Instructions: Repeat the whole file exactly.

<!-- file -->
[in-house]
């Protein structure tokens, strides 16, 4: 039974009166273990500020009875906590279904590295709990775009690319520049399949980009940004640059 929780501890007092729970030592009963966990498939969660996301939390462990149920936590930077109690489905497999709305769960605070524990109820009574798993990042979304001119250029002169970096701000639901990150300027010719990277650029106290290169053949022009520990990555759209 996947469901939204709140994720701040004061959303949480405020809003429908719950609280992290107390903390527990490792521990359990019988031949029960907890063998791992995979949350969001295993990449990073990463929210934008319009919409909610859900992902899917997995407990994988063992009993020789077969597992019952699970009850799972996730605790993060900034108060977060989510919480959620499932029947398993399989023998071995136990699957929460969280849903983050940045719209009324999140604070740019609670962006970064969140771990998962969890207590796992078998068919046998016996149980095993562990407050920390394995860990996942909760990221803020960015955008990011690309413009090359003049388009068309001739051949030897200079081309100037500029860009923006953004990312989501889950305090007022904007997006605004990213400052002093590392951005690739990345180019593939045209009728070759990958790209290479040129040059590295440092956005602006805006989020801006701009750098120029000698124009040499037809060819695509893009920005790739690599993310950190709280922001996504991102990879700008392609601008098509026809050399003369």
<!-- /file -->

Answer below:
[in-house]
């Protein structure tokens, strides 16, 4: 039974009166273990500020009875906590279904590295709990775009690319520049399949980009940004640059 929780501890007092729970030592009963966990498939969660996301939390462990149920936590930077109690489905497999709305769960605070524990109820009574798993990042979304001119250029002169970096701000639901990150300027010719990277650029106290290169053949022009520990990555759209 996947469901939204709140994720701040004061959303949480405020809003429908719950609280992290107390903390527990490792521990359990019988031949029960907890063998791992995979949350969001295993990449990073990463929210934008319009919409909610859900992902899917997995407990994988063992009993020789077969597992019952699970009850799972996730605790993060900034108060977060989510919480959620499932029947398993399989023998071995136990699957929460969280849903983050940045719209009324999140604070740019609670962006970064969140771990998962969890207590796992078998068919046998016996149980095993562990407050920390394995860990996942909760990221803020960015955008990011690309413009090359003049388009068309001739051949030897200079081309100037500029860009923006953004990312989501889950305090007022904007997006605004990213400052002093590392951005690739990345180019593939045209009728070759990958790209290479040129040059590295440092956005602006805006989020801006701009750098120029000698124009040499037809060819695509893009920005790739690599993310950190709280922001996504991102990879700008392609601008098509026809050399003369």